On the eve of a big gathering of business, civic and elected leaders. Oregon Senator Ron Wyden was talking semiconductors and growing Oregon’s ‘silicon forest’.
PORTLAND, Ore. — On the eve of a big gathering of business, civic and elected leaders, Oregon Senator Ron Wyden was talking semiconductors and growing Oregon’s ‘silicon forest’. Wyden sat down with KGW this weekend and discussed what he’ll be talking about tomorrow at the Oregon Leadership Summit 2022.
Semiconductor research and manufacturing is a big business in Oregon and nobody’s bigger in the state than Intel.
It and other companies here are producing a product that is at the heart of modern technology, from cell phones to airliners.
We’ve heard about global shortages of the high-tech chips and Oregon’s senior senator says he wants to fix that.
Wyden said we will be talking about how the 52 billion dollar CHIPS act will help here at Monday’s Oregon Leadership Summit 2022 in Portland.
“My legislation that I made a part of this package provides billions of dollars for investment tax credits and this gives us a chance to really move into the big leagues in terms of manufacturing,” said Wyden, who is Chair of the Senate Finance Committee.
Wyden also gave KGW early notice, of a visitor he plans to host in Oregon early next year, with an eye on growing the semiconductor business across the state.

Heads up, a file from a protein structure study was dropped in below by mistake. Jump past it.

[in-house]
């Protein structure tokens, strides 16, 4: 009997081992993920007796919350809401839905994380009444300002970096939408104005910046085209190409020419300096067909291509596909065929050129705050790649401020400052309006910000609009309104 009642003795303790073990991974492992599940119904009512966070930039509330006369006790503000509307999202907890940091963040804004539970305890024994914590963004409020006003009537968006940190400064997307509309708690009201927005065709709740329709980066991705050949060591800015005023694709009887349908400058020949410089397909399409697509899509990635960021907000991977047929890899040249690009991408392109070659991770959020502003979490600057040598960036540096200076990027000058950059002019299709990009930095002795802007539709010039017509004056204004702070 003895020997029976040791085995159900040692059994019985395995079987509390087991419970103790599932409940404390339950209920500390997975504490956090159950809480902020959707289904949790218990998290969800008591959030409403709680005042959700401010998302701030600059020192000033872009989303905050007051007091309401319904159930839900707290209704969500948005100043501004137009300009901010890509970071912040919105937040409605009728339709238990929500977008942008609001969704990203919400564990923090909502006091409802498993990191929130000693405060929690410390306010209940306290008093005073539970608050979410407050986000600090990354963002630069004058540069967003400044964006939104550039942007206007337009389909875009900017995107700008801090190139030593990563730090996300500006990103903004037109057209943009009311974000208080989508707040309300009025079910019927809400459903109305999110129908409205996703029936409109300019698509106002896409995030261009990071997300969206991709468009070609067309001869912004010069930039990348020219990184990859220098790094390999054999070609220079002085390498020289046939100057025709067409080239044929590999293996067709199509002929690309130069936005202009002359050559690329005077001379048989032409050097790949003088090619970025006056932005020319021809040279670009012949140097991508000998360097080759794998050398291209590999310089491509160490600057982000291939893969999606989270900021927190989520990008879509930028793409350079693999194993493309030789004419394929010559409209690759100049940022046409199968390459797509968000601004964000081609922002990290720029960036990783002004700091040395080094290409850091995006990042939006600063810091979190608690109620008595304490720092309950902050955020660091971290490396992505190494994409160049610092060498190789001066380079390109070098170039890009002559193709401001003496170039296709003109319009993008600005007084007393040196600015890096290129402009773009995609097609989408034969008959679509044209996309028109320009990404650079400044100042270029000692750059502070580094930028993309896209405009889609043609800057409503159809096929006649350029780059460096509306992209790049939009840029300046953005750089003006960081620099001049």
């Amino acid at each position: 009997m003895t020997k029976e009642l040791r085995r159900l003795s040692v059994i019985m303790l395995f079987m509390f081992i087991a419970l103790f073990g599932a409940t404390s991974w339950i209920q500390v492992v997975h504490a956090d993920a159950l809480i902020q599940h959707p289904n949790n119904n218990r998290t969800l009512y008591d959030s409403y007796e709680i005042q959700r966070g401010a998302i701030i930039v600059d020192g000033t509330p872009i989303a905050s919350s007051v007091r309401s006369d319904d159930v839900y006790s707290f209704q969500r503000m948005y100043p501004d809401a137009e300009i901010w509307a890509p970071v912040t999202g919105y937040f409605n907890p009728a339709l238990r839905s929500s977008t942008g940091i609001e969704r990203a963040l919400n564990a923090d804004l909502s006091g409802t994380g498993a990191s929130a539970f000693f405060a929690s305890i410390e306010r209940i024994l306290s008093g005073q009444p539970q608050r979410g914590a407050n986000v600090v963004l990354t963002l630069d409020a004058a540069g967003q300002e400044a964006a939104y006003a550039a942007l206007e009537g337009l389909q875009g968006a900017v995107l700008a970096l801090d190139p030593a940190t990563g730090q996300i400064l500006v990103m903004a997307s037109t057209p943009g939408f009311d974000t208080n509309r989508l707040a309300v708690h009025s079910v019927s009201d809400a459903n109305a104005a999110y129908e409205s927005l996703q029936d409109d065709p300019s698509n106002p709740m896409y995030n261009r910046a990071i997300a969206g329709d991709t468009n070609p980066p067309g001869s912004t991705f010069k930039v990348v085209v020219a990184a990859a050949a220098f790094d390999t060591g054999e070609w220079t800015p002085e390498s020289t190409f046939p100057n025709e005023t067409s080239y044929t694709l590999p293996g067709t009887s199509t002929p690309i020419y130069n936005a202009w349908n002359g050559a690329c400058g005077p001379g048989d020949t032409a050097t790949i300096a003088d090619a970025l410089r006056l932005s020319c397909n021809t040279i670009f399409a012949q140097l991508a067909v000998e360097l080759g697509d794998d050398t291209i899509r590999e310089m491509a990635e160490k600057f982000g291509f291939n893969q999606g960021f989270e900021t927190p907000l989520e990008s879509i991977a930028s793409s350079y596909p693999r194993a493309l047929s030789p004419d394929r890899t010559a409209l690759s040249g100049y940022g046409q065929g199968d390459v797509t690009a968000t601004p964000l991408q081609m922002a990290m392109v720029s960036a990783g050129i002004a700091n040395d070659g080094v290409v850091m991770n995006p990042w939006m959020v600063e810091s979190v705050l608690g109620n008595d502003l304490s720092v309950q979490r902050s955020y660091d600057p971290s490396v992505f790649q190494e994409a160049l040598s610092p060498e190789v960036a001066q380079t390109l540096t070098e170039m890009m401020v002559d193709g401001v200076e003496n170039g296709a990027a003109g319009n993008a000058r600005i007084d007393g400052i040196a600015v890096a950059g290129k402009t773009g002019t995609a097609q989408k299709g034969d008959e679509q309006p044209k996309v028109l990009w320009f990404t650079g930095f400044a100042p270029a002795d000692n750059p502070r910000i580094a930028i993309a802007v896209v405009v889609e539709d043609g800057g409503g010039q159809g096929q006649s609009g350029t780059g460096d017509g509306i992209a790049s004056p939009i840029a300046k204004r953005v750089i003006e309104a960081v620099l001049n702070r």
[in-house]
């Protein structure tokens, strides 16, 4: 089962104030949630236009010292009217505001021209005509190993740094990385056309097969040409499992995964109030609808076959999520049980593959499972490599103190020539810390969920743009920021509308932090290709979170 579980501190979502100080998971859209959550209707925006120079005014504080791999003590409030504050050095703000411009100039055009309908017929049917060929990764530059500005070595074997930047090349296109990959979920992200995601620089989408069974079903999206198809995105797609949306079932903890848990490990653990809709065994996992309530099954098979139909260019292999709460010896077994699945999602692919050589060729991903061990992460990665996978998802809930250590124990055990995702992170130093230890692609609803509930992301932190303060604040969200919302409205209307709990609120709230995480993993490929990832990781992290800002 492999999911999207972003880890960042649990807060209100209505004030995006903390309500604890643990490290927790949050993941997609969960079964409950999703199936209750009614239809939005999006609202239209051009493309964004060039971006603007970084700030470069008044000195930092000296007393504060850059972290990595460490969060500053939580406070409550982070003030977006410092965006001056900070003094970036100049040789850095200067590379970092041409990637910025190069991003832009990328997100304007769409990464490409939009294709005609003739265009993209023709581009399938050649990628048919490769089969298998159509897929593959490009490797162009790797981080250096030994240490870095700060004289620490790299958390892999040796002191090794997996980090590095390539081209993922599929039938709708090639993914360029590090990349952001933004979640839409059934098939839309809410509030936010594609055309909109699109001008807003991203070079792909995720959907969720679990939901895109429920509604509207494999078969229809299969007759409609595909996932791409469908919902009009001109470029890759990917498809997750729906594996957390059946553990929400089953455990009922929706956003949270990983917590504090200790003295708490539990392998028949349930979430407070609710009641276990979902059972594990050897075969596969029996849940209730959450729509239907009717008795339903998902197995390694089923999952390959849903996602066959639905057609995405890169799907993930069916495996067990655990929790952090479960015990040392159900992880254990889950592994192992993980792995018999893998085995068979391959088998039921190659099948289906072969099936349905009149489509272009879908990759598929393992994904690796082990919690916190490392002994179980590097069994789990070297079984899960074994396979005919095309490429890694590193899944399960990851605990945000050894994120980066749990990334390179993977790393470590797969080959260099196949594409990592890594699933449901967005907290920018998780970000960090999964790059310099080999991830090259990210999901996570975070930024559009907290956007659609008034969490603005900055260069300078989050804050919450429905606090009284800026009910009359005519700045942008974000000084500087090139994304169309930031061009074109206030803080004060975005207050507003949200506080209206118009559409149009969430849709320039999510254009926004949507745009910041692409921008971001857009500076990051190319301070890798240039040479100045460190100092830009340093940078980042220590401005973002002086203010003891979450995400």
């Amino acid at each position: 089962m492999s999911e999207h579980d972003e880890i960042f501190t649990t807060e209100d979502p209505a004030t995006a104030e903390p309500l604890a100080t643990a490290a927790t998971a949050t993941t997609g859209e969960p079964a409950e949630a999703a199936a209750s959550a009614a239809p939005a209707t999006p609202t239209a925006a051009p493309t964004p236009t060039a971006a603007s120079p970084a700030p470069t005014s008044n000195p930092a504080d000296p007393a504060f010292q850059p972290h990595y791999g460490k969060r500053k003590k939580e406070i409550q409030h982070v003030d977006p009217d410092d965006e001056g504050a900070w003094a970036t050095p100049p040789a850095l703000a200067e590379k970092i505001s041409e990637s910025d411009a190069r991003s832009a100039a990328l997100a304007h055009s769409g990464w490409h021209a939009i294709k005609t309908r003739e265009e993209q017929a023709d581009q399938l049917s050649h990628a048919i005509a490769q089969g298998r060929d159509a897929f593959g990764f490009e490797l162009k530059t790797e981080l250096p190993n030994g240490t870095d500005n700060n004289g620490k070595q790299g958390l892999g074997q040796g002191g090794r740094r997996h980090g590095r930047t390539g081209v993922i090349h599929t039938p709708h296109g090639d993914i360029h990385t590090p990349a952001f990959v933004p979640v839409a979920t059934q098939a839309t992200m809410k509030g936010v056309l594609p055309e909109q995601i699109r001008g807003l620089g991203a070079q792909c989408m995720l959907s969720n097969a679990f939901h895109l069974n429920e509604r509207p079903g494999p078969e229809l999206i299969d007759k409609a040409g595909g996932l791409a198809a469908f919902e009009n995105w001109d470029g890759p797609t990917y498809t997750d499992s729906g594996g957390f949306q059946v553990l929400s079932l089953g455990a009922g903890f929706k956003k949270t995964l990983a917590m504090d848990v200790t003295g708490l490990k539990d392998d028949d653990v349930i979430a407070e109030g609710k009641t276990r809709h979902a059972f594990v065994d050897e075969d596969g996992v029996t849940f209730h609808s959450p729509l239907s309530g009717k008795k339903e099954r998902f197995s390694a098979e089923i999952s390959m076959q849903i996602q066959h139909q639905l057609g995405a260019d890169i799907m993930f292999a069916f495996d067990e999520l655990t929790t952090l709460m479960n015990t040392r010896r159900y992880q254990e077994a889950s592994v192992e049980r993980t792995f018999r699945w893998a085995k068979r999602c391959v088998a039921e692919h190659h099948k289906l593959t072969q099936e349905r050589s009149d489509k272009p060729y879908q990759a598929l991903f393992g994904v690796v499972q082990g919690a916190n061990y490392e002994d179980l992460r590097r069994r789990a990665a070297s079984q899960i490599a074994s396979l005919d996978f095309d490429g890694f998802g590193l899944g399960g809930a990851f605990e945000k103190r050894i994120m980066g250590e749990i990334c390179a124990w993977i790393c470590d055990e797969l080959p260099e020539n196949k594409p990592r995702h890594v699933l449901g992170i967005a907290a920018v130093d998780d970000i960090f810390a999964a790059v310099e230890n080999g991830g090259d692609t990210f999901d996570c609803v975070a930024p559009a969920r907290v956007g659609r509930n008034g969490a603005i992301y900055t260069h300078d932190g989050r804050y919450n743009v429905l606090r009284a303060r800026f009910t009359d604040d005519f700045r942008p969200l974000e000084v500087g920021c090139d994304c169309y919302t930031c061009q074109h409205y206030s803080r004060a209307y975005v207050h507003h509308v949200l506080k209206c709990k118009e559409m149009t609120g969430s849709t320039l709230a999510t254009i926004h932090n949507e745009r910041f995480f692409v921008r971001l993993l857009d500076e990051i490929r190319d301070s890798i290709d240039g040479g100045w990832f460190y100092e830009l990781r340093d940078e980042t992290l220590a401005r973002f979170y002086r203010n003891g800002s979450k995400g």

“That the Commerce Secretary Gina Raimondo is willing to come out and look at how Oregon is really moving ahead in semiconductors is a huge complement to our industry and I’ll be talking about that on Monday.”
Building a major interstate bridge is also big business, and plans to replace the Interstate Bridge are once again being developed. It will be a major undertaking to create a new I-5 span connecting Oregon and Washington over the Columbia River.
We just learned the price tag has gone up from about $4.8 billion, to as much as $7.5 billion. KGW asked the senator if it’s still worth it, and if so how much federal dollars should be spent on it.
Wyden did not offer a dollar amount but did say, “We’re already starting to dig into these new numbers that came out, it’s just a couple of days ago we’ve had them. We know that you can’t have big league quality of life with little league infrastructure so it’s my job to make sure that we have these infrastructure reforms and that we also use a sharp pencil to protect taxpayers.”
The senator also addressed some big illegal business: the massive epidemic of catalytic converter thefts in Oregon and across the country.
In August KGW reported on a major catalytic converter theft ring centered in Washington county but operating throughout the west– responsible for stealing tens of thousands of catalytic converters worth 22 million dollars.
Wyden says legislation he’s introduced with Minnesota Senator Amy Klobuchar would require manufacturers to stamp vin numbers on the expensive exhaust system component, improve record keeping and standards for purchasers of used catalytic converters. It would also codify the theft as a criminal offense nationally.
“I think there needs to be real consequences criminal penalties for ripping people off,” said Wyden. “There’s also an interstate component that I’m concerned about because it looks like there’s some sophisticated gangs and they just move all up and down the west coast and try and try and offload these parts and make a quick buck.”
After a brief few days in Oregon, Wyden heads back to Washington.
As chair of the senate finance committee, he said there is work to do to close out the year.